JUL 2019

EyeWorld is the official news magazine of the American Society of Cataract & Refractive Surgery.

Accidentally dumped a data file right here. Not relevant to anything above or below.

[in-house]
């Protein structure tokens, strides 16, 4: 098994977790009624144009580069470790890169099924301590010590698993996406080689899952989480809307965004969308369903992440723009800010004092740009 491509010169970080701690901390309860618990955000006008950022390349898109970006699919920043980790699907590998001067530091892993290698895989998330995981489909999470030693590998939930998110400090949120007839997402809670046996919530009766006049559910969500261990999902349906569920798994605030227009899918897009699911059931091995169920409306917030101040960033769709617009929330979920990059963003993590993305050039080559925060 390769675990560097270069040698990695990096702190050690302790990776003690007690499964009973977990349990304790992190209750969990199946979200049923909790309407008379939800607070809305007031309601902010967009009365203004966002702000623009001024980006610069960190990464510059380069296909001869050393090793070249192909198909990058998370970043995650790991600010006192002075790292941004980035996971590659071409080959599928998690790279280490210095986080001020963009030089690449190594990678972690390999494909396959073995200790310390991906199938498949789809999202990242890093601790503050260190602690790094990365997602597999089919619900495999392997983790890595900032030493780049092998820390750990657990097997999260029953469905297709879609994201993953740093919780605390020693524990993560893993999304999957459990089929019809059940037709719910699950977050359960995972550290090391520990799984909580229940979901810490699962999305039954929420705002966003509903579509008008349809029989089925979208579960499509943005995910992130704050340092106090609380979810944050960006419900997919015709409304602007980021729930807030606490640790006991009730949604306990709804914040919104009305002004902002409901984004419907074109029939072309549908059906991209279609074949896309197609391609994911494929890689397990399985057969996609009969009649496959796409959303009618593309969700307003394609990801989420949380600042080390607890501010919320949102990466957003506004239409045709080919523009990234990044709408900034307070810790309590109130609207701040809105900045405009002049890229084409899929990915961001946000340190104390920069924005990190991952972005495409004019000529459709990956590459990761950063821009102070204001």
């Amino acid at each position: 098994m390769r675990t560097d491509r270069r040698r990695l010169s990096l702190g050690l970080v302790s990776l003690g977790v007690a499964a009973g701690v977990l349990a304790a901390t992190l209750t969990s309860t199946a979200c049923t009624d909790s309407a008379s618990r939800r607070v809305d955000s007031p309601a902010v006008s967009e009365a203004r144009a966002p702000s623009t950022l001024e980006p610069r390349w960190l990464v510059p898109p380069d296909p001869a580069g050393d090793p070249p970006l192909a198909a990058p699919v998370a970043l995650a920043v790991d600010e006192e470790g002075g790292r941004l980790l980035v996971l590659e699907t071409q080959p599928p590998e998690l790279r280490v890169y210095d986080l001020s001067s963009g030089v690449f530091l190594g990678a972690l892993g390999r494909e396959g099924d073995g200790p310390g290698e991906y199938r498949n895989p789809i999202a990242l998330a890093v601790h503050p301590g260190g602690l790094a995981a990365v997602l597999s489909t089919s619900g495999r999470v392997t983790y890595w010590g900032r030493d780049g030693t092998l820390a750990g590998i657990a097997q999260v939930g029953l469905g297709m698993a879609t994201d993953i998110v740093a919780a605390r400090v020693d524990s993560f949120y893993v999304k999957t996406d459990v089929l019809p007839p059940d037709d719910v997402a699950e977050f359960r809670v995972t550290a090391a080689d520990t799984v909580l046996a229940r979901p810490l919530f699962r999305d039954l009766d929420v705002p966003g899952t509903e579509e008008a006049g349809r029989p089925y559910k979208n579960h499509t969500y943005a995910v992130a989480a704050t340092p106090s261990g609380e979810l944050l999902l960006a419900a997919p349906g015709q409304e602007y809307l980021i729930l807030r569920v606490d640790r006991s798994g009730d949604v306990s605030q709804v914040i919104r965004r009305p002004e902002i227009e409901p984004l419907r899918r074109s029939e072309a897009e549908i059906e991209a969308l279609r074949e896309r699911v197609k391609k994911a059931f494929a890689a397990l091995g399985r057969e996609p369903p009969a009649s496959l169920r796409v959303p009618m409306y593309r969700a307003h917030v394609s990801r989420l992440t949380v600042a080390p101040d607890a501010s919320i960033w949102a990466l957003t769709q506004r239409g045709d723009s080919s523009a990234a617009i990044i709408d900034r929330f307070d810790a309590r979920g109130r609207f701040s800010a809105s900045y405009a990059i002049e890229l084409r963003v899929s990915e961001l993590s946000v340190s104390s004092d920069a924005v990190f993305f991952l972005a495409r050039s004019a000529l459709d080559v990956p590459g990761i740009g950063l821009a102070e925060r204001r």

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JULY 2019 | SUPPLEMENT TO EYEWORLD | 7 problems—such as ocular fatigue and difficulty reading for long periods of time—re- sult from OSD, not cataracts. I explain to patients that the more effectively we treat OSD before surgery, the better their recovery will be after surgery, and patients understand that. Treating OSD Clinicians often are uncertain about where to begin when treating OSD. Unlike the gradual step-by-step approach used for standard dry eye, our goal for preoperative patients is to improve the ocular sur- face rapidly. Two major areas should be treated aggressively from the beginning—tear film inflammation and lid margin disease. We need to quickly im- prove tear quality to improve the ocular surface. If patients have even a slightly positive matrix metalloproteinase-9 (MMP-9) response, I begin with a topical anti-inflamma- tory that has a rapid onset of action such as loteprednol or lifitegrast. 2,3 Cyclosporine also is an option, from proven formulations we have used for several years to newer formulations, such as cyclo- sporine 0.09% in a nanomicel- lar formulation that gets the drug to the ocular tissue in a high concentration and more rapidly. 4 If significant inflamma- tion is present in lid margin disease, I may also use an oral anti-inflammatory, such as doxycycline or minocycline, which can reduce concomitant rosacea and inflammation of the lid margin. 5 Meibomian gland disease is often the root of tear film problems and OSD. We can reduce punctate keratitis with aggressive lubrication, but we need to address the source— the obstructed glands and lack of a good-quality lipid layer in the tear film. We have many procedur- al interventions that we can offer. I usually offer thermal pulsation in the preoperative setting to clear the meibomian glands. 6 A single treatment helps clear the meibomian glands and prepare them for surgery. Warm compresses at home can be somewhat effective to maintain the lids, but we need something more aggressive when glands are chronically obstructed. The heat needs to penetrate multiple layers of the lid, and thermal pulsation provides heat where it needs to be. Blepharoexfoliation can remove bacteria and debris from the lid margins of pa- tients with blepharitis, which is important to reduce the risk of infection. 7 The biofilm that forms in chronic bleph- aritis along the lid margin is a major culprit for obstruction of the meibum flow. Addi- tional heating devices have become available that heat the oil glands and mechanically debride the glands. Pinpointing potential risks The ASCRS SPEED II ques- tionnaire recommended in the algorithm guides surgeons in diagnosing OSD and pro- vides additional information to guide treatment. It covers topics such as IOL selection and risk factors for OSD. Patients receiving multifocal or extended depth of focus IOLs may have a lower toler- ance for tear film irregularities. This is where we need to be most aggressive and identify patients who may not be good candidates for these lenses. Conclusion Using the ASCRS Preopera- tive OSD Algorithm, surgeons can methodically identify OSD subtypes and develop aggressive treatment strategies to optimize the ocular surface before surgery. n References 1. Starr CE, et al. An algorithm for the preoperative diagnosis and treatment of ocular surface disorders. J Cataract Refract Surg. 2019;45:669–684. 2. Sheppard JD, et al. Effect of lotepre- dnol etabonate 0.5% on initiation of dry eye treatment with topical cyclosporine 0.05%. Eye Contact Lens. 2014;40:289–296. 3. Tauber J, et al. Lifitegrast ophthalmic solution 5.0% versus placebo for treat- ment of dry eye disease: results of the randomized Phase III OPUS-2 study. Ophthalmology. 2015;122:2423–2431. 4. Mandal A, et al. Ocular pharma- cokinetics of a topical ophthalmic nanomicellar solution of cyclosporine (Cequa) for dry eye disease. Pharm Res. 2019;36:36. 5. Doughty MJ. On the prescribing of oral doxycycline or minocycline by UK optometrists as part of management of chronic meibomian gland dysfunc- tion (MGD). Cont Lens Anterior Eye. 2016;39:2–8. 6. Blackie CA, et al. The sustained effect (12 months) of a single-dose vectored thermal pulsation procedure for meibomian gland dysfunction and evaporative dry eye. Clin Ophthalmol. 2016;10:1385–1396. 7. Murphy O, et al. The efficacy of tea tree face wash, 1, 2-Octanediol and microblepharoexfoliation in treating Demodex folliculorum blepharitis. Cont Lens Anterior Eye. 2018;41:77–82. Dr. Farid is director of cornea, cataract, and refractive surgery, vice chair of ophthalmic faculty, and associate professor of oph- thalmology, Gavin Herbert Eye Institute, University of California, Irvine. She can be contacted at mfarid@uci.edu.

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